Document Detail


Pulmonary artery stenosis after systemic-to-pulmonary shunt operations.
MedLine Citation:
PMID:  9761430     Owner:  NLM     Status:  MEDLINE    
Abstract/OtherAbstract:
OBJECTIVE: Systemic-to-pulmonary shunt operations are still required for palliation of certain congenital heart defects. The aim of this study was to analyze the incidence and etiology of the development of pulmonary artery stenosis after these procedures. METHODS AND RESULTS: Pre- and post-operative angiograms of 59 patients who underwent 54 peripheral and 12 central shunt operations were analyzed retrospectively. Patients without prior cardiovascular interventions (group I, n = 47) were differentiated from patients with prior interventions (group II, n = 12). In group I, all peripheral shunts were inserted contralaterally to the ductus arteriosus. Follow-up for all patients was 1.8 years (4 days-7.8 years). Pulmonary artery stenosis was diagnosed in 12/59 patients (20.3%, group I 12/47; group II 0) after a time interval of 4 days up to 5.3 years and only after Blalock-Taussig shunts (one classical, 11 modified) (12/40 = 30%). The stenoses were located ipsilaterally to the shunt in 7/12 and contralaterally in 5/12. Statistical analysis did not show any impact of age, weight, sex, shunt type or size, pulmonary artery diameters, Nakata and McGoon indices and prior interventions on the development of pulmonary artery stenosis. However, a patent ductus arteriosus and administration of Prostaglandin E1 had a significant impact on the development of pulmonary artery stenosis on the side of the ductus arteriosus. CONCLUSION: Pulmonary artery stenosis is not a rare event after systemic-to-pulmonary shunt operations. A patent ductus arteriosus with or without administration of Prostaglandin E1 is related to pulmonary artery stenosis on the side of the ductus arteriosus. Pulmonary artery stenosis on the side of a peripheral shunt may be caused by inappropriate surgical technique, increased intimal proliferation, or pulmonary artery kinking. Treatment depends on severity of cyanosis and on further surgical plans.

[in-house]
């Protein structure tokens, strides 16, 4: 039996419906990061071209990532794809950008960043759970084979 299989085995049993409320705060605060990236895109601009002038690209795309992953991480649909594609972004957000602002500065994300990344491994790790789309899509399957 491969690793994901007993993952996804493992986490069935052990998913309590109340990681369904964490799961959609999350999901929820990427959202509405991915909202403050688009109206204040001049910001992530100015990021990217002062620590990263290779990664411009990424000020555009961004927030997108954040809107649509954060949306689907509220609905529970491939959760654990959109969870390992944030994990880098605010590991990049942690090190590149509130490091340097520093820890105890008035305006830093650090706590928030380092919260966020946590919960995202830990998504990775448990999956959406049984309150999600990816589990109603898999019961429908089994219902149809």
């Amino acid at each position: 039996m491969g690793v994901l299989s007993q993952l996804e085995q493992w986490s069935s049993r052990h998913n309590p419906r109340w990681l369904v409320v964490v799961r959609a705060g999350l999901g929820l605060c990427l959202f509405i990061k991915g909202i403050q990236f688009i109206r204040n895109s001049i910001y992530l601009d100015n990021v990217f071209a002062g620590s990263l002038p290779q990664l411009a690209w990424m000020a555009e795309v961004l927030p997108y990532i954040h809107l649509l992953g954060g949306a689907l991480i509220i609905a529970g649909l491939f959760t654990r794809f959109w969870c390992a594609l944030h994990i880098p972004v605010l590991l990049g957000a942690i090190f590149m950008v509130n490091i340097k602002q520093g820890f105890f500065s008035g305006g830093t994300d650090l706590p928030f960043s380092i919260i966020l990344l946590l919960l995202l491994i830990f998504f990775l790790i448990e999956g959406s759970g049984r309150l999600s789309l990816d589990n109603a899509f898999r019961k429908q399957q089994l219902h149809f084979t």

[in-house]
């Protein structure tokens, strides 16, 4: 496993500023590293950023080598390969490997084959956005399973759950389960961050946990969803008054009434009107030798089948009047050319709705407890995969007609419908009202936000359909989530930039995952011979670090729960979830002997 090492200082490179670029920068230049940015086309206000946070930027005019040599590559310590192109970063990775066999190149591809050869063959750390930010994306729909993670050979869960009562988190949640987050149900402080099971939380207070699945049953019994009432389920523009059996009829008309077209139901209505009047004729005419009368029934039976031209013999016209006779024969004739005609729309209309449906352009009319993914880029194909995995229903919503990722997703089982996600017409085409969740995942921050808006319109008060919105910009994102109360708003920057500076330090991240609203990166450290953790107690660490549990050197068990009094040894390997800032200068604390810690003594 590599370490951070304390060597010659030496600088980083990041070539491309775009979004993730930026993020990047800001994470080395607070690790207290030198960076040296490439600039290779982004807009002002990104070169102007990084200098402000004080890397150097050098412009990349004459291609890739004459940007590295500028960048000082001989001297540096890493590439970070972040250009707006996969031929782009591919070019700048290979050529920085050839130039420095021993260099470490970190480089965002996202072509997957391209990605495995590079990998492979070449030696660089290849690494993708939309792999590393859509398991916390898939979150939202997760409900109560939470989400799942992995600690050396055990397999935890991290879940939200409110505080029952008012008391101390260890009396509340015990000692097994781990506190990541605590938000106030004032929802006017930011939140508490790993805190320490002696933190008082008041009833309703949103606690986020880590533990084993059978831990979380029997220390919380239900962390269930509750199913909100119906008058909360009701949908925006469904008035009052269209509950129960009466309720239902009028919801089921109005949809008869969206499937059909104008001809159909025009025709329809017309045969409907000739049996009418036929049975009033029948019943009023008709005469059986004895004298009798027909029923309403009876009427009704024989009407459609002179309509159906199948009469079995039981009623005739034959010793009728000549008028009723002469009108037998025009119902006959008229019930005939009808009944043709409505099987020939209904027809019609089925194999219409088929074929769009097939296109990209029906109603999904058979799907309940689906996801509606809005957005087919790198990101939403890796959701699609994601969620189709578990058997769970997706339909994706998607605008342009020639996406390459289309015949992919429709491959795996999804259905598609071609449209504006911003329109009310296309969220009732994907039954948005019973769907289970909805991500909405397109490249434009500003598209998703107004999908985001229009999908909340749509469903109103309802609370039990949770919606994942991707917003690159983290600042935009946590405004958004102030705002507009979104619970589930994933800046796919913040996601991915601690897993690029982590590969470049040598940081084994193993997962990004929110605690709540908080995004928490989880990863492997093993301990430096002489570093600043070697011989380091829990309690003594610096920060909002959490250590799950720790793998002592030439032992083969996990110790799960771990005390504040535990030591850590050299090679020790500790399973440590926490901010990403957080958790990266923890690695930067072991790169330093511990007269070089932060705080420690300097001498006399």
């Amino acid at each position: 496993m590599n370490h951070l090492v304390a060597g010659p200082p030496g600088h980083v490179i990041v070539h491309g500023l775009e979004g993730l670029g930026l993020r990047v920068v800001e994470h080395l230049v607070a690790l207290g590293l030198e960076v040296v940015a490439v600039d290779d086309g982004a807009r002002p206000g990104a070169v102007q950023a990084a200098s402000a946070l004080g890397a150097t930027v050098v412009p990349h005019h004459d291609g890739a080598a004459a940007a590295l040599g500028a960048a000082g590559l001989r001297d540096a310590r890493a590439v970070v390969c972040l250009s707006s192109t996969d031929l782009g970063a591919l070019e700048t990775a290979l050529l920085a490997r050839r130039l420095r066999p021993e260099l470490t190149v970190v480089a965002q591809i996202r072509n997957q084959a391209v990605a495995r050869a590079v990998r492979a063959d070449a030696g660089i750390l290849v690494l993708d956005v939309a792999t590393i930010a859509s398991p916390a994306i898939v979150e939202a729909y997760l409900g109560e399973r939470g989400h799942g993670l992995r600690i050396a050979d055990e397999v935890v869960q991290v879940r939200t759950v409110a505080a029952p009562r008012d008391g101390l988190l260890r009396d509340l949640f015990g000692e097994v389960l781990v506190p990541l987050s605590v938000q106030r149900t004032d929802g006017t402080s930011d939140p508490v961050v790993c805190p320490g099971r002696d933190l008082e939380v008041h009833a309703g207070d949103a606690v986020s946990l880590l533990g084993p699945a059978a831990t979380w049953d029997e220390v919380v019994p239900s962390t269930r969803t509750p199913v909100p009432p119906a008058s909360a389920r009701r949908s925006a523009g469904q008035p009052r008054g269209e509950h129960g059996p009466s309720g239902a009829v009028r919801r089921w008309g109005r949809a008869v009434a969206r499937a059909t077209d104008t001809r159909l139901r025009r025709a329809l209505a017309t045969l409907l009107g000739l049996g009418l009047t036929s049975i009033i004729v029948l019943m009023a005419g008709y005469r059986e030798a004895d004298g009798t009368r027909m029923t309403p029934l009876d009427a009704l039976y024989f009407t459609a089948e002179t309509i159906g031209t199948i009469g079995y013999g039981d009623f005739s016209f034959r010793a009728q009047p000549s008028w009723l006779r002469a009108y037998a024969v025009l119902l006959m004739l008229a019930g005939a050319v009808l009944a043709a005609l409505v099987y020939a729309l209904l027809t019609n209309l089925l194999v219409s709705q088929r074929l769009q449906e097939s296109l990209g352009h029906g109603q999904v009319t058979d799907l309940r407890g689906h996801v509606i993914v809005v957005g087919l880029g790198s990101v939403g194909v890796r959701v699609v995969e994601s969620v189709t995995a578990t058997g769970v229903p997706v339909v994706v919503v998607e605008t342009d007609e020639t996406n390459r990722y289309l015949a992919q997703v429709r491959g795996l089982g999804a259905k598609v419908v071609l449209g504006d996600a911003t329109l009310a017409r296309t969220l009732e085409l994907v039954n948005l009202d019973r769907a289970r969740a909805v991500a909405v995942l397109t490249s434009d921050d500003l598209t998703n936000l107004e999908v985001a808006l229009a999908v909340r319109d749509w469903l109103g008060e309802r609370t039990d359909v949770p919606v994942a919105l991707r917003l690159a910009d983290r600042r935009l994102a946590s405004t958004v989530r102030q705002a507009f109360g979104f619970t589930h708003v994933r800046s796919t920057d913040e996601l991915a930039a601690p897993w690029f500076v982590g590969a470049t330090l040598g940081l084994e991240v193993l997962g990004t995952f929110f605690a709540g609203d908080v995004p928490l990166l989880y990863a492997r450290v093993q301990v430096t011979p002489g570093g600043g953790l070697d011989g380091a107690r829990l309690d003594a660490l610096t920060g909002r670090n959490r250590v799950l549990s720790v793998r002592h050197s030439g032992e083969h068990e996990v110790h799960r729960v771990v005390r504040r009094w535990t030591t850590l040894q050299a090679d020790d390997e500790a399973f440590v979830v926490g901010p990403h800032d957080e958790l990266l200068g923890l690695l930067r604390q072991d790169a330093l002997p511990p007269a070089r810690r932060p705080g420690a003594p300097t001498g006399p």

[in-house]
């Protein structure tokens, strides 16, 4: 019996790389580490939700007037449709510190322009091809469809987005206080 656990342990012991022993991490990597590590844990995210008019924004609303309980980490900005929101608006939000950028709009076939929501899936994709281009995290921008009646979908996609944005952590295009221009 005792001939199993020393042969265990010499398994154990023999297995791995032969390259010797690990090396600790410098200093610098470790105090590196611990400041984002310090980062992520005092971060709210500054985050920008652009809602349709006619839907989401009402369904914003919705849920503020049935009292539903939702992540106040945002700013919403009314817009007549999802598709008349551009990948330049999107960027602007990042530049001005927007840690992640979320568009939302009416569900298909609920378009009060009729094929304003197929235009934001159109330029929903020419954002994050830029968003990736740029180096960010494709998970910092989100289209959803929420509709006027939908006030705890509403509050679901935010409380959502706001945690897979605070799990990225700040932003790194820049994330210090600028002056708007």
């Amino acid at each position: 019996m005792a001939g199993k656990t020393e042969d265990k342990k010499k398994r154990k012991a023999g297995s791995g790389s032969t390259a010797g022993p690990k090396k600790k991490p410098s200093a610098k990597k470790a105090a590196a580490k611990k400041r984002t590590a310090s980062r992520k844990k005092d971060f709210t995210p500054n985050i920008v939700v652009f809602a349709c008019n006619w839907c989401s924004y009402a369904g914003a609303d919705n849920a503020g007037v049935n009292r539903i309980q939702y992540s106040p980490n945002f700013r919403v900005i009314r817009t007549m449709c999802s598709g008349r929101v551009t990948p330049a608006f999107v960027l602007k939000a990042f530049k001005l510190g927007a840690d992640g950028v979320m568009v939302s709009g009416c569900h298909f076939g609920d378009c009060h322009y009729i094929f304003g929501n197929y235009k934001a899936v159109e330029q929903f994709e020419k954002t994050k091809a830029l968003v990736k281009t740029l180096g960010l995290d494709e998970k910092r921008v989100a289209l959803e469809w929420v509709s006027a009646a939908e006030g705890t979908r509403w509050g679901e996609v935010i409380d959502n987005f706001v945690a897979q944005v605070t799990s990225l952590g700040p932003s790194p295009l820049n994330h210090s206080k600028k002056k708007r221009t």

Authors:
J Sachweh; S Däbritz; V Didilis; J F Vazquez-Jimenez; G v Bernuth; B J Messmer
Publication Detail:
Type:  Comparative Study; Journal Article    
Journal Detail:
Title:  European journal of cardio-thoracic surgery : official journal of the European Association for Cardio-thoracic Surgery     Volume:  14     ISSN:  1010-7940     ISO Abbreviation:  Eur J Cardiothorac Surg     Publication Date:  1998 Sep 
Date Detail:
Created Date:  1998-12-07     Completed Date:  1998-12-07     Revised Date:  2006-11-15    
Medline Journal Info:
Nlm Unique ID:  8804069     Medline TA:  Eur J Cardiothorac Surg     Country:  NETHERLANDS    
Other Details:
Languages:  eng     Pagination:  229-34     Citation Subset:  IM    
Affiliation:
Department of Thoracic and Cardiovascular Surgery, Klinik für Thorax-, Herz- und Gefässchirurgie, Universitätsklinikum, Aachen, Germany. sachwehjs@aol.com
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MeSH Terms
Descriptor/Qualifier:
Adolescent
Angiography
Arterial Occlusive Diseases / etiology*
Arteriovenous Shunt, Surgical / adverse effects*
Balloon Dilatation
Child
Child, Preschool
Follow-Up Studies
Heart Catheterization
Heart Defects, Congenital / surgery
Humans
Infant
Infant, Newborn
Postoperative Complications
Pulmonary Artery*
Reoperation
Retrospective Studies

From MEDLINE®/PubMed®, a database of the U.S. National Library of Medicine


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